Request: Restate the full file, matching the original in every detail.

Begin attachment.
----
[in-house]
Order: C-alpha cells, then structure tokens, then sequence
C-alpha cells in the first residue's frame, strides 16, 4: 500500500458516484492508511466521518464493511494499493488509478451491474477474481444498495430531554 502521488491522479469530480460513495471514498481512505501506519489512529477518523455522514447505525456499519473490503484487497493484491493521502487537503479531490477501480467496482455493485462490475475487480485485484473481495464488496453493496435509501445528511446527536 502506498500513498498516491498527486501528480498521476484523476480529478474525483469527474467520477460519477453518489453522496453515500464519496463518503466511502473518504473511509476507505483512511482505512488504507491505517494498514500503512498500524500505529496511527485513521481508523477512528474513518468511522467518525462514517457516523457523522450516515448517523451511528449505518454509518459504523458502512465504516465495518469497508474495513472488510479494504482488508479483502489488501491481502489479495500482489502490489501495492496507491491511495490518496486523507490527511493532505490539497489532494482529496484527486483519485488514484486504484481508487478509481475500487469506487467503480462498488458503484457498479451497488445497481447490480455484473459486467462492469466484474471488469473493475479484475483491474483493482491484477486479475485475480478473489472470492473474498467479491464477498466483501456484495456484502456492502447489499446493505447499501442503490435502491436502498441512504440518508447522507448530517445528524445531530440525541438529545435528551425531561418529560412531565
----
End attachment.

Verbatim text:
[in-house]
Order: C-alpha cells, then structure tokens, then sequence
C-alpha cells in the first residue's frame, strides 16, 4: 500500500458516484492508511466521518464493511494499493488509478451491474477474481444498495430531554 502521488491522479469530480460513495471514498481512505501506519489512529477518523455522514447505525456499519473490503484487497493484491493521502487537503479531490477501480467496482455493485462490475475487480485485484473481495464488496453493496435509501445528511446527536 502506498500513498498516491498527486501528480498521476484523476480529478474525483469527474467520477460519477453518489453522496453515500464519496463518503466511502473518504473511509476507505483512511482505512488504507491505517494498514500503512498500524500505529496511527485513521481508523477512528474513518468511522467518525462514517457516523457523522450516515448517523451511528449505518454509518459504523458502512465504516465495518469497508474495513472488510479494504482488508479483502489488501491481502489479495500482489502490489501495492496507491491511495490518496486523507490527511493532505490539497489532494482529496484527486483519485488514484486504484481508487478509481475500487469506487467503480462498488458503484457498479451497488445497481447490480455484473459486467462492469466484474471488469473493475479484475483491474483493482491484477486479475485475480478473489472470492473474498467479491464477498466483501456484495456484502456492502447489499446493505447499501442503490435502491436502498441512504440518508447522507448530517445528524445531530440525541438529545435528551425531561418529560412531565